Cape Town — Cape Cobras coach Ashwell Prince has called out Proteas coach Ottis Gibson , suggesting that he is not in touch with what is happening in domestic cricket.
Gibson, who has been in charge of the Proteas since September 2017, is currently preparing for this year's Cricket World Cup in England where he is looking to guide South Africa to their first-ever success at that tournament.
The former England bowling coach and West Indian international has enjoyed a largely successful tenure in charge of the Proteas that has included home Test series wins over India and Australia.
Those returns, combined with South Africa's impressive recent limited overs form, have left most critics satisfied.
The Proteas did, however, lose 2-0 to Sri Lanka on their own turf.
It was the first time ever that a team from the subcontinent had ever won a Test series in South Africa.
World Cup hype and South Africa's dominance over the same opposition in the limited overs formats have seen that series quickly forgotten, but the batting frailties that were exposed against Sri Lanka in the longest format did not escape Prince's eye.
The conversation at Newlands on Monday ahead of the Cobras' One Day Cup semi-final against the Titans at Centurion on Wednesday centred around Kyle Verreynne .
Still just 21, the wicketkeeper/batsman has been in superb form for the Western Cape franchise in both red ball and white ball cricket for some time now.
Verreynne is the third-highest run-scorer in this season's One day Cup, with 388 at a healthy average of 64.66 .
In this season's 4-day Challenge Verreynne scored 583 at 44.84 .
It is in the shorter format, though, where Prince backs the youngster most immediately.
"My feelings are well-documented. I backed him as an outsider and potential second wicketkeeper for the World Cup," Prince, with 66 Tests and 52 ODIs to his name, said.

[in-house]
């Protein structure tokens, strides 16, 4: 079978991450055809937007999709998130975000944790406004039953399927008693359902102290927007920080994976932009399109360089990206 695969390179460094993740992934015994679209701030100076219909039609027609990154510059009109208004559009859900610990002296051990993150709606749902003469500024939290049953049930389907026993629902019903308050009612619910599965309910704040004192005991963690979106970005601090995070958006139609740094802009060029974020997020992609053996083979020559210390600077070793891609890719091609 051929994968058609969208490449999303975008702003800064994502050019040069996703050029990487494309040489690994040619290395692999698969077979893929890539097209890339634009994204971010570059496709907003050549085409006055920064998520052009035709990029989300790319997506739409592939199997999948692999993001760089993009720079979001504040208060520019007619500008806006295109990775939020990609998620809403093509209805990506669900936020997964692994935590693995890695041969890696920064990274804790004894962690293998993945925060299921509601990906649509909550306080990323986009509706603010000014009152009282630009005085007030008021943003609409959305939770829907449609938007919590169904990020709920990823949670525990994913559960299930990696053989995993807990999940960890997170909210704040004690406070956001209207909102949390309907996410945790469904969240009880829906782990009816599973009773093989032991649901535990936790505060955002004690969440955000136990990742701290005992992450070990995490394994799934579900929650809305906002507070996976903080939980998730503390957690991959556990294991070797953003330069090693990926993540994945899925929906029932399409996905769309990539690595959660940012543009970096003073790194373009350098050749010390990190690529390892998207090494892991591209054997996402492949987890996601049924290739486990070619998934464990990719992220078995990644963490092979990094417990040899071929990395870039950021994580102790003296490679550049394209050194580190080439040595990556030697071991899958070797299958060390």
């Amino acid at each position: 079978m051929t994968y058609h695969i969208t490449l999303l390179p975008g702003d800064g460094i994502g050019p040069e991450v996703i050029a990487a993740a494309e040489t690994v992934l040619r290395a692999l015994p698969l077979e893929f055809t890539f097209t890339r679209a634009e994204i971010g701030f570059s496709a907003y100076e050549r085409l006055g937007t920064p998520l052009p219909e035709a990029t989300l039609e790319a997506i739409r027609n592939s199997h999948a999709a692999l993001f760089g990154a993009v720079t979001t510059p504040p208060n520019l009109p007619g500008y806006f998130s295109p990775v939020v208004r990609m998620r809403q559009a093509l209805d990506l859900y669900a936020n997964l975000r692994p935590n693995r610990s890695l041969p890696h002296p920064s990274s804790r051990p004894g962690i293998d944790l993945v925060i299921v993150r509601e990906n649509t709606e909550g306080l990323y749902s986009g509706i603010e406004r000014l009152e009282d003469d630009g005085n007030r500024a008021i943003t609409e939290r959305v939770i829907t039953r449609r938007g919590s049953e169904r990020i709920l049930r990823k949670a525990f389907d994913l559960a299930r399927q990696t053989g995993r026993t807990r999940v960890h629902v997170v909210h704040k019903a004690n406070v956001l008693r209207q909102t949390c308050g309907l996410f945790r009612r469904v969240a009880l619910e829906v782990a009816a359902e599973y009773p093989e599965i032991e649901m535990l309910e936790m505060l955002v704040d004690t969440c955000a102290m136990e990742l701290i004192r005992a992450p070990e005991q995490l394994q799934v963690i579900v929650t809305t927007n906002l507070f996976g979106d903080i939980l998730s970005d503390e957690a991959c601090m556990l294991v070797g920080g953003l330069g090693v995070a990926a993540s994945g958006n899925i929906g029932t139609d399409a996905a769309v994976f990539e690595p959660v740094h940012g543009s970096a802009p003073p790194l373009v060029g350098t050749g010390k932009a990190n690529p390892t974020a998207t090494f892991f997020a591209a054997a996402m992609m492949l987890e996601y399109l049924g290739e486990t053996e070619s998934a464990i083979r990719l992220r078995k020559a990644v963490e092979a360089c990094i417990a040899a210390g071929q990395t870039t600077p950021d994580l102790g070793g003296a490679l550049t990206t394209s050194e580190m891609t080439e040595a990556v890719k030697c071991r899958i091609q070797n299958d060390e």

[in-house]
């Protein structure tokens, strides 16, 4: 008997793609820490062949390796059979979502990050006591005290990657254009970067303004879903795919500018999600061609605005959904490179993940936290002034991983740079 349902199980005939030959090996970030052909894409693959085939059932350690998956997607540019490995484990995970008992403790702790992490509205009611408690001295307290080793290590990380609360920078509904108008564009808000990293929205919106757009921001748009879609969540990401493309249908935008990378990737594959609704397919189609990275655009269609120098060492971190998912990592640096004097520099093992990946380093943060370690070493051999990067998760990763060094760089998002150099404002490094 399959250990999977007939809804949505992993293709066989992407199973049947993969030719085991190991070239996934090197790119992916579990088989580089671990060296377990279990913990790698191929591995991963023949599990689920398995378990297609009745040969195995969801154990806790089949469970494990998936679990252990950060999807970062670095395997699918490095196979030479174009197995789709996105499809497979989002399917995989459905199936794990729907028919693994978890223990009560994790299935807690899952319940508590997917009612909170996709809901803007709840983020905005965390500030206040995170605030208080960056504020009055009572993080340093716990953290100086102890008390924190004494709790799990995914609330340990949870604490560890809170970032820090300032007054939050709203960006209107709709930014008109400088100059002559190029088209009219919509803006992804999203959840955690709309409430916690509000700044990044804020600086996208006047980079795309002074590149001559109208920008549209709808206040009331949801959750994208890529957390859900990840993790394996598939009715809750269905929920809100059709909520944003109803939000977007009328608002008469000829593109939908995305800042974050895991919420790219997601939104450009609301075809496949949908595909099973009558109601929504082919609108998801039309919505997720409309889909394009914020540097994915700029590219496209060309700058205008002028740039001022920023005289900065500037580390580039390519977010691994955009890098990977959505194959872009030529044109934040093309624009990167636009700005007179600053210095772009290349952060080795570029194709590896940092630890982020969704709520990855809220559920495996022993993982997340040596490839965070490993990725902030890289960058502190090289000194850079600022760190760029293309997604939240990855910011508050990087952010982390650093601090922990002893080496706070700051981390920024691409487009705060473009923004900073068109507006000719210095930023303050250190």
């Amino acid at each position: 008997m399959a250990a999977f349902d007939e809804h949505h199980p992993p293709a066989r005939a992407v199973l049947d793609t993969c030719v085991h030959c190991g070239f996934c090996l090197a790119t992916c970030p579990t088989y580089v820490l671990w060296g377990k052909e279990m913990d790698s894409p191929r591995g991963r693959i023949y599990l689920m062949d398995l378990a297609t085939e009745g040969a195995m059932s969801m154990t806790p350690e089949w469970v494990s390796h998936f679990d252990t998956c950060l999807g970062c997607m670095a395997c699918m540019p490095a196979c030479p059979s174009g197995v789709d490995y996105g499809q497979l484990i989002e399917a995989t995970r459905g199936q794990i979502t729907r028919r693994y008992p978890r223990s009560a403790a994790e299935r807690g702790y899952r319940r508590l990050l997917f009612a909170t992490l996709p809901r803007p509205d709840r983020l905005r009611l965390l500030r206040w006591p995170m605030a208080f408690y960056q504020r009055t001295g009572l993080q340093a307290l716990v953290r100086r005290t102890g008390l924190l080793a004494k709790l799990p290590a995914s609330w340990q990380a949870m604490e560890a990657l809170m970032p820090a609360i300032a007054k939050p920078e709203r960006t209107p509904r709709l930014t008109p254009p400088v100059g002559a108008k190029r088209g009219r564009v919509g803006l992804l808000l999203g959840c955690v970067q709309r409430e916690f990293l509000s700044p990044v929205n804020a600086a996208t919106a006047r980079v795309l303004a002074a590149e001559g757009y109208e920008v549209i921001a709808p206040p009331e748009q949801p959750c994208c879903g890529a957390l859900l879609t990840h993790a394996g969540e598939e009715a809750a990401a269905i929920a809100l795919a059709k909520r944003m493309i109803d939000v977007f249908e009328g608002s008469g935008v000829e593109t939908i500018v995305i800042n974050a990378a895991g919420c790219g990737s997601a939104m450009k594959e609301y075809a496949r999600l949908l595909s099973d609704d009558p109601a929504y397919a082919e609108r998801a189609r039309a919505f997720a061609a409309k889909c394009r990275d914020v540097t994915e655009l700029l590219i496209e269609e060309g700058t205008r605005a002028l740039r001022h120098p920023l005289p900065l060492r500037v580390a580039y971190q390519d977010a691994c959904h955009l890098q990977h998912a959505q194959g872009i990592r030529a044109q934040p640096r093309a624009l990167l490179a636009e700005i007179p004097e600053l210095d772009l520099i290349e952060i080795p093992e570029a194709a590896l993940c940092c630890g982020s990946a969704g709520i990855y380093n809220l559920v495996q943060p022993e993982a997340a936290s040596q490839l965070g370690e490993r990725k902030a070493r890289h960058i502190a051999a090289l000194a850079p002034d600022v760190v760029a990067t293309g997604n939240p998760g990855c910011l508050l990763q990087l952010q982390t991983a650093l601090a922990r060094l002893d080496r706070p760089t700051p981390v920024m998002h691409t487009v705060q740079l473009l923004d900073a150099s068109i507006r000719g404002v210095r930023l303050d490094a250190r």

"I have my reasons for that ... I work with him and I know what he's capable of."
Up until recently, Heinrich Klaasen was the front-runner in the race to being back-up 'keeper to Quinton de Kock in England, but now it looks like the Proteas will go to the World Cup without that role at all.
Instead, David Miller has been primed to take the gloves should the need arise.
Prince would have it differently if he was in charge.
"Regardless of the situation, he steps up every time," he said of Verreynne.
"It's those types of players that I'm really impressed by; people who stand up in tough situations.
"He's sleight in figure, but he bats at almost 100% strike rate every time. The skill there is that he's not a big hitter and not somebody who just smashes boundaries; he is almost able to score off every ball and that's something that senior international players don't have.
"If I was a selector, particularly in One Day cricket, those are the types of skills you're looking for."
It was when further probed on Verreynne where Prince suggested that the national coach had never seen him play.
"As far as selection of the Proteas team is concerned, we don't have any influence on that. They obviously have their reasons for their choices," he said.
"He's a very competitive and motivated guy and I would say that playing for the Proteas is something that is very high up on his agenda. He is still young and there is a lot of time ahead.
"If I had any influence in the national team and with the way they batted this year in Test cricket, I would move Quinton (De Kock) to No 4, take the gloves off (him) and give them to Kyle. That's how much I back him, but that's my opinion.
"That's how good I think he is, and he would make 100s at No 7 as well.
"Sometimes I've got to wonder ... I don't think Ottis Gibson has ever seen Kyle Verreynne play any game of cricket," said Prince.
"That is what goes on in our cricket and it's out of our control, unfortunately."